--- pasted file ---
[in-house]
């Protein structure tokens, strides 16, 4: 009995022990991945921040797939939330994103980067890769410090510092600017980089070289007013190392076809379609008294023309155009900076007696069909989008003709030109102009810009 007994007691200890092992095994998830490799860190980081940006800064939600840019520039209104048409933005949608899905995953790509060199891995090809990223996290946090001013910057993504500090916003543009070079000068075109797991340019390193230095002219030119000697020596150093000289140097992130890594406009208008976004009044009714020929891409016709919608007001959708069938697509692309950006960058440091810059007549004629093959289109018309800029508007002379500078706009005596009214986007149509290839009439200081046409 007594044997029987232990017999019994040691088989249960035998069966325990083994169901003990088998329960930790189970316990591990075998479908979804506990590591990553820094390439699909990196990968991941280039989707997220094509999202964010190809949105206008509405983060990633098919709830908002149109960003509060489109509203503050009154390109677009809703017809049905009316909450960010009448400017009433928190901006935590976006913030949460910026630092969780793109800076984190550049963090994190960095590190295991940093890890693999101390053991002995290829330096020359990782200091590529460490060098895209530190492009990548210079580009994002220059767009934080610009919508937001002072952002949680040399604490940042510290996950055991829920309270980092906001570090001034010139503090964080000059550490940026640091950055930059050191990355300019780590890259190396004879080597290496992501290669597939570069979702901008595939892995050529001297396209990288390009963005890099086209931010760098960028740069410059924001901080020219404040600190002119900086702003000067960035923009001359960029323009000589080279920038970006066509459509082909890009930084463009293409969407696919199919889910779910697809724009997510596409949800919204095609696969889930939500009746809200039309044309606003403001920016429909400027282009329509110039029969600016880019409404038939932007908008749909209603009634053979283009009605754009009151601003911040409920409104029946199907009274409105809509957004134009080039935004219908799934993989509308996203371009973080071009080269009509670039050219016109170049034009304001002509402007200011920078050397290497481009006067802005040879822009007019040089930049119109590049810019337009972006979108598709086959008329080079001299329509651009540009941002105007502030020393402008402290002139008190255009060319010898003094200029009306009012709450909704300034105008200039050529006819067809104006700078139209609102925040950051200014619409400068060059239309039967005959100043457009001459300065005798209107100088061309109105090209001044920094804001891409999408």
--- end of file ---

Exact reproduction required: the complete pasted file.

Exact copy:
[in-house]
């Protein structure tokens, strides 16, 4: 009995022990991945921040797939939330994103980067890769410090510092600017980089070289007013190392076809379609008294023309155009900076007696069909989008003709030109102009810009 007994007691200890092992095994998830490799860190980081940006800064939600840019520039209104048409933005949608899905995953790509060199891995090809990223996290946090001013910057993504500090916003543009070079000068075109797991340019390193230095002219030119000697020596150093000289140097992130890594406009208008976004009044009714020929891409016709919608007001959708069938697509692309950006960058440091810059007549004629093959289109018309800029508007002379500078706009005596009214986007149509290839009439200081046409 007594044997029987232990017999019994040691088989249960035998069966325990083994169901003990088998329960930790189970316990591990075998479908979804506990590591990553820094390439699909990196990968991941280039989707997220094509999202964010190809949105206008509405983060990633098919709830908002149109960003509060489109509203503050009154390109677009809703017809049905009316909450960010009448400017009433928190901006935590976006913030949460910026630092969780793109800076984190550049963090994190960095590190295991940093890890693999101390053991002995290829330096020359990782200091590529460490060098895209530190492009990548210079580009994002220059767009934080610009919508937001002072952002949680040399604490940042510290996950055991829920309270980092906001570090001034010139503090964080000059550490940026640091950055930059050191990355300019780590890259190396004879080597290496992501290669597939570069979702901008595939892995050529001297396209990288390009963005890099086209931010760098960028740069410059924001901080020219404040600190002119900086702003000067960035923009001359960029323009000589080279920038970006066509459509082909890009930084463009293409969407696919199919889910779910697809724009997510596409949800919204095609696969889930939500009746809200039309044309606003403001920016429909400027282009329509110039029969600016880019409404038939932007908008749909209603009634053979283009009605754009009151601003911040409920409104029946199907009274409105809509957004134009080039935004219908799934993989509308996203371009973080071009080269009509670039050219016109170049034009304001002509402007200011920078050397290497481009006067802005040879822009007019040089930049119109590049810019337009972006979108598709086959008329080079001299329509651009540009941002105007502030020393402008402290002139008190255009060319010898003094200029009306009012709450909704300034105008200039050529006819067809104006700078139209609102925040950051200014619409400068060059239309039967005959100043457009001459300065005798209107100088061309109105090209001044920094804001891409999408």